Alcoa (AA) kicks off earnings season Tuesday, and historically has had the ability to set the tone for the earnings to come, making Alcoa a very widely watched announcement. Investors can take advantage of the volatility this situation creates by examining historic post-earnings trends in Alcoa to develop a favorable risk/reward trading strategy.
In the past year, Alcoa has met estimates twice, beaten once, and missed once. Let's compare the resulting stock price behavior as a result of these events.
One year ago, for the 3rd quarter of 2011, Alcoa missed expectations when they reported on October 11, 2011. Surprisingly, the stock barely budged, flat lining at around $10.00 for the next two weeks.
When fourth quarter earnings were reported on January 9th , the company met expectations, and the stock had a nice jump, from a close of $9.45 the day of the announcement, to a high of $9.85 the next day, a gain of 4.2%.
The first quarter of 2012 beat analysts' expectations when reported on April 10th of this year, and shares popped nicely, gapping up from $9.31 to $9.93 the next morning, a gain of 6.7% overnight.
Most recently, the company reported 2nd quarter earnings on July 9th. Earnings met the expectations of analysts but the company's outlook disappointed the markets, and the stock dropped from $8.76 to $8.40, a loss of 4.1%.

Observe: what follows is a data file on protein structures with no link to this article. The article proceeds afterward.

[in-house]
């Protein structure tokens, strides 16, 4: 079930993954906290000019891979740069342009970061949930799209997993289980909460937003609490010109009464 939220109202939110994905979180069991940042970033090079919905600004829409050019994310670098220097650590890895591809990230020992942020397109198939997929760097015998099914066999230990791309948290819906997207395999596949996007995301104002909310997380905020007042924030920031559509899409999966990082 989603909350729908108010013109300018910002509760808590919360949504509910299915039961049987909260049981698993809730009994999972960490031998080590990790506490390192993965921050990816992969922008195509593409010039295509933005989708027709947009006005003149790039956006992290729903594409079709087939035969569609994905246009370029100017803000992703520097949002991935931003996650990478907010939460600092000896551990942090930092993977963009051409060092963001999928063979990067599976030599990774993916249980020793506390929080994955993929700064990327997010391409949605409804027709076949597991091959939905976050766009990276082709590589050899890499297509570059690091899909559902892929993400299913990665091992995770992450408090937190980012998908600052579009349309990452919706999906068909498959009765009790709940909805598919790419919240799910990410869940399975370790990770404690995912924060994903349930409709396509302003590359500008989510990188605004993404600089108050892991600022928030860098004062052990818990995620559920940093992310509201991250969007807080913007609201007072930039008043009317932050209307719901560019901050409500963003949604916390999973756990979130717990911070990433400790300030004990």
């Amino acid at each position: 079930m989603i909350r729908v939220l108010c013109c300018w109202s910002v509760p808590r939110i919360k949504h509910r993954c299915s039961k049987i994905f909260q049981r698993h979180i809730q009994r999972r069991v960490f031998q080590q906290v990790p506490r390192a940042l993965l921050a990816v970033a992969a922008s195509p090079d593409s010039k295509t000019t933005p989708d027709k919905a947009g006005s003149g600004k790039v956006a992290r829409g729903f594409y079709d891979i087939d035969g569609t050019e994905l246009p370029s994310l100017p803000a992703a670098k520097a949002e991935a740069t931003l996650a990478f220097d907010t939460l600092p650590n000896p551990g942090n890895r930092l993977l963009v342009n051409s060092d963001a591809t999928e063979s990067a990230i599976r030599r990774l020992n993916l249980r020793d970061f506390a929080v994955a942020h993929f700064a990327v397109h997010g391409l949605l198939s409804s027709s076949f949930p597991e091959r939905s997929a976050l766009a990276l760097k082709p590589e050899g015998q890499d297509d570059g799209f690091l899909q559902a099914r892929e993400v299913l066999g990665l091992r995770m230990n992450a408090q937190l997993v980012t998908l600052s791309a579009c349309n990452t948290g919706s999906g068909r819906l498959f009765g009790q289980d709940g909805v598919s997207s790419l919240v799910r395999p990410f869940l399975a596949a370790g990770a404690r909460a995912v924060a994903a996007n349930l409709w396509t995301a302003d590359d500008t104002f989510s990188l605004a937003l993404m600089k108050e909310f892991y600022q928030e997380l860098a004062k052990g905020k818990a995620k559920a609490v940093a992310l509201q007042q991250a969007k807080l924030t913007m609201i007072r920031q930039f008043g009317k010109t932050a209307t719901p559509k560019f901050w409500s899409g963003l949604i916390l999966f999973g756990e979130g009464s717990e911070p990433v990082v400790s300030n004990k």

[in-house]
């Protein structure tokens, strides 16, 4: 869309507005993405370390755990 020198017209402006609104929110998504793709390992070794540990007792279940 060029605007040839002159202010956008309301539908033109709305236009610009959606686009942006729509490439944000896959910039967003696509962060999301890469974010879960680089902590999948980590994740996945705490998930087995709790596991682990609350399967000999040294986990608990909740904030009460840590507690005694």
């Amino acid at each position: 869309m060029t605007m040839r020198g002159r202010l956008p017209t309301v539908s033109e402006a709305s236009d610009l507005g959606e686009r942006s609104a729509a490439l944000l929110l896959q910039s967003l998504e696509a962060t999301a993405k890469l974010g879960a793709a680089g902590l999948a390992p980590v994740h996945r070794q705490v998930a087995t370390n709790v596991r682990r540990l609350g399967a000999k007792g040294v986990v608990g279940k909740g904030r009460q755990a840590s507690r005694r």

So, it seems that market reaction to Alcoa has slightly favored the upside, and has averaged a 3.75% move in the day following the earnings announcement. Using this information, I want to make an options trade that creates the most favorable risk/reward ratio possible. To be safe, I want to account for a possible 5% move in either direction. Based on Friday's closing price, that means that I should assume that Alcoa could drop as low as $8.63 or pop as high as $9.54 after announcing.
Because I feel that the upside is slightly favored, I want to create a low-risk but slightly bullish trade. I would do this by selling the November $9 put. It is worth noting that the puts are currently trading at 37 cents, but a slight pop should be expected towards the closing bell Tuesday, as the market becomes more and more interested in Alcoa. Assuming we sell for the current price of 37 cents, one of two things can happen. If Alcoa does not move much, or moves to the upside, we would cover as volatility drops after the announcement, or hold until expiration in about 6 weeks for maximum profit. This would represent a 4.1% gain in only 6 weeks.
On the other hand, if Alcoa were to go down, the stock would be put to you at $9.00. However, you have already collected $0.37 in options premium, so that would make your cost basis $8.63, which is the downside protection we were looking for. This would be a great price to get into a stock that has an average price target of $10.66 from the analysts following the company.